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Needed a Banking Atlas
The inherent diversities in the Indian economy being very large and deep-rooted, regional disparities in banking development have remained with little change, despite the massive branch expansion programme.

While at the macro-level visible changes have taken place in the volume of the domestic banking business, inter-regional and inter-district disparities continue to persist. Growth in the banking database generated by the Reserve Bank does not throw enough light on these deficiencies.

The number of rural branches has increased substantially in the recent years, no doubt. But its inadequacy in many districts is not properly explained by these data. Graphic presentation of the disaggregated data at the district level or even at the state-level through maps would be more effective in depicting the extent of the regional banking disparities. Maps would be very useful in such analysis. With the changes rapidly taking place in the banking map of the country through the emphasis on financial inclusion, it would be very useful if the Indian Banks Association comes out with such a Banking Atlas.


Earlier attempts by Reserve Bank


The RBI has been publishing the Statistical Tables Relating to Banks in India, annually since 1939. Besides providing banking data of individual banks categorised into three classes based on their capital base, there used to be a couple of pages containing Indian maps showing the spread of banked centres all over the country. The printing technology of that time being what it was, those maps printed on ordinary papers, could display the dispersion of banked centres by black dots only. Though they were shabby, they could convey more easily the concentration of banks in few states and their absence in large tracts of many states.

The concentration of banking centres - inferentially the availability of banking facilities – was more effectively conveyed in the southern states and West Bengal. During the 1950s, this  practice of presenting a visual display of the dispersion of banking centers was discontinued by the Reserve Bank.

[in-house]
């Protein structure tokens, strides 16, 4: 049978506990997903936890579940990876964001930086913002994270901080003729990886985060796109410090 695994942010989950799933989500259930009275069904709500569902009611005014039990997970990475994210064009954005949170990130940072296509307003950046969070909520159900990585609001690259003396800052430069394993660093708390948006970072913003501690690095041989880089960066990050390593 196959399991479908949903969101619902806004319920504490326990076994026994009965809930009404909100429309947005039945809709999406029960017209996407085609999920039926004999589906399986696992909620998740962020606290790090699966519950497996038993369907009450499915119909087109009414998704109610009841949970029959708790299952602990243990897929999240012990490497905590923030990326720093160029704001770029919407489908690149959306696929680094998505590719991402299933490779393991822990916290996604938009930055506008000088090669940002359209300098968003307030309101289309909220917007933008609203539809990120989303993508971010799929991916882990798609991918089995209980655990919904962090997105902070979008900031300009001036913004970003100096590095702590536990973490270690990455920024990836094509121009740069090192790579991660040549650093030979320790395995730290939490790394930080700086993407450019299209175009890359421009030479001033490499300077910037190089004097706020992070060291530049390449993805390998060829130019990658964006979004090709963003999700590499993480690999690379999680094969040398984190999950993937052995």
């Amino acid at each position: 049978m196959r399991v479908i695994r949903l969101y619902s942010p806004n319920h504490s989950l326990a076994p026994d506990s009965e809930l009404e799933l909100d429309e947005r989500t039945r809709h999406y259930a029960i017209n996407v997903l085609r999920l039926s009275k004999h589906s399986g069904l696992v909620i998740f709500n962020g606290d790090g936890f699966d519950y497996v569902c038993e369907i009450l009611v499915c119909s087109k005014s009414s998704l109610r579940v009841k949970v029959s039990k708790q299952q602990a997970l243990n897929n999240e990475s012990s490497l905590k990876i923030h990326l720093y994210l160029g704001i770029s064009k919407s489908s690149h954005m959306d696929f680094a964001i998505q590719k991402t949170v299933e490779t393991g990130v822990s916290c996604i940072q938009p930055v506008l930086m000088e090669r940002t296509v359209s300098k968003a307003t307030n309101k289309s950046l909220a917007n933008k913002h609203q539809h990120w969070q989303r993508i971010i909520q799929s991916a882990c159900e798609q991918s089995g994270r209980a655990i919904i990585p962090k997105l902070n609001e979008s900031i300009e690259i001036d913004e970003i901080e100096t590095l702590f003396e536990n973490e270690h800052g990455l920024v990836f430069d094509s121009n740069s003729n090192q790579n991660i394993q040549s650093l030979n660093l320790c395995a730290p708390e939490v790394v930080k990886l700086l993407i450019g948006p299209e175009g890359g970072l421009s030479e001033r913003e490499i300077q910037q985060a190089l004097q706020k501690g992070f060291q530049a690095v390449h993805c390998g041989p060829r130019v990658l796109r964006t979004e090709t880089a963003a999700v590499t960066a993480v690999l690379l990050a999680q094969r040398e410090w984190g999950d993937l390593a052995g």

IBA did it for one year

Indian Banks’ Association made a maiden attempt in bringing out a banking atlas in 1996.  The IBA Committee of Bank Economists, which consisted of economists working in different public sector banks, did the groundwork.

I was the chairman of that committee. The IBA Banking Atlas of Indian Banking was published by IBA, depicting the regional disparities in the availability of banking facilities in different states. That was a novel way of presenting, through maps of India, the regional disparities in the spread of banking development. Elegantly printed, the first ever "Atlas on Indian Banking"  was released by the IBA.  It should not remain to be the last.

The Atlas also contained a host of useful banking statistics explaining the regional differences in banking development. Maps showing the per capita deposits and per capita credit state-wise were very informative. Similarly state-wise variations in the credit-deposit ratios were also colourfully displayed.


The scope of new atlas

As ATMs have started emerging as extended service outlets since 1987, their spread can be now included in the new Atlas. Since a couple of lakhs of business correspondents are operating in villages all over the country, their accessibility in different states can be illustrated. Juxtaposing the maps showing the per capita bank deposits and per capita income, state-wise, would be very meaningful. So also would be the comparative position of per capita income and per capita bank credit.

Growth rates of agricultural production can be compared with the percentage of farm credit lent in each state. Percentage of households availing banking facilities state-wise, - both rural and urban - as revealed by the Census 2011, can be matched with the percentage of personal loans outstanding, correspondingly.

District-level presentation of maps relating to, for example, housing loans and transport loans vis-à-vis the deficiencies of housing and transport facilities would be very informative. Besides these, many other indicators of banking business could be compared with socio-economic indicators available from the Human Development Indices, both at the state and district levels.

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